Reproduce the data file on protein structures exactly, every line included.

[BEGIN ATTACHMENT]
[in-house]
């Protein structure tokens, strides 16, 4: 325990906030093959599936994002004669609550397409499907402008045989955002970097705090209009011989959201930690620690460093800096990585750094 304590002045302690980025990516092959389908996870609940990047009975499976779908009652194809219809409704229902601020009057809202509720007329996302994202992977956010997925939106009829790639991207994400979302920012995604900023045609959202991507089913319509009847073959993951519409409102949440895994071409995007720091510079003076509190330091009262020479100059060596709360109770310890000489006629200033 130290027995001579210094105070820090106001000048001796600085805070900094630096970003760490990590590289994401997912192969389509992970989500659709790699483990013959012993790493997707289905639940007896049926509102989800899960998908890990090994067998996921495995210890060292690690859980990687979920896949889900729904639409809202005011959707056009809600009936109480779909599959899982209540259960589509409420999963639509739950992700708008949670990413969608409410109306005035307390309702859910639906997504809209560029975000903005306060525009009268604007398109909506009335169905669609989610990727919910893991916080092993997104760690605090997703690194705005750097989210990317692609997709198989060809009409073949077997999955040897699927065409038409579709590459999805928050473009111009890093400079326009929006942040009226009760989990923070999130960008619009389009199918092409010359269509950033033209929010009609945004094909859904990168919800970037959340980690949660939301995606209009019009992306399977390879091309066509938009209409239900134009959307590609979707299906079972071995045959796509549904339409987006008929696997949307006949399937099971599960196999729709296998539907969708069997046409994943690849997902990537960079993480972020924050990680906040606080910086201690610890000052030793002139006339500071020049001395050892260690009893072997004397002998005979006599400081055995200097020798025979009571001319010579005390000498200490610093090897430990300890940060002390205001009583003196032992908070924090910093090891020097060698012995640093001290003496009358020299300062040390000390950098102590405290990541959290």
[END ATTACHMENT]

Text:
[in-house]
């Protein structure tokens, strides 16, 4: 325990906030093959599936994002004669609550397409499907402008045989955002970097705090209009011989959201930690620690460093800096990585750094 304590002045302690980025990516092959389908996870609940990047009975499976779908009652194809219809409704229902601020009057809202509720007329996302994202992977956010997925939106009829790639991207994400979302920012995604900023045609959202991507089913319509009847073959993951519409409102949440895994071409995007720091510079003076509190330091009262020479100059060596709360109770310890000489006629200033 130290027995001579210094105070820090106001000048001796600085805070900094630096970003760490990590590289994401997912192969389509992970989500659709790699483990013959012993790493997707289905639940007896049926509102989800899960998908890990090994067998996921495995210890060292690690859980990687979920896949889900729904639409809202005011959707056009809600009936109480779909599959899982209540259960589509409420999963639509739950992700708008949670990413969608409410109306005035307390309702859910639906997504809209560029975000903005306060525009009268604007398109909506009335169905669609989610990727919910893991916080092993997104760690605090997703690194705005750097989210990317692609997709198989060809009409073949077997999955040897699927065409038409579709590459999805928050473009111009890093400079326009929006942040009226009760989990923070999130960008619009389009199918092409010359269509950033033209929010009609945004094909859904990168919800970037959340980690949660939301995606209009019009992306399977390879091309066509938009209409239900134009959307590609979707299906079972071995045959796509549904339409987006008929696997949307006949399937099971599960196999729709296998539907969708069997046409994943690849997902990537960079993480972020924050990680906040606080910086201690610890000052030793002139006339500071020049001395050892260690009893072997004397002998005979006599400081055995200097020798025979009571001319010579005390000498200490610093090897430990300890940060002390205001009583003196032992908070924090910093090891020097060698012995640093001290003496009358020299300062040390000390950098102590405290990541959290």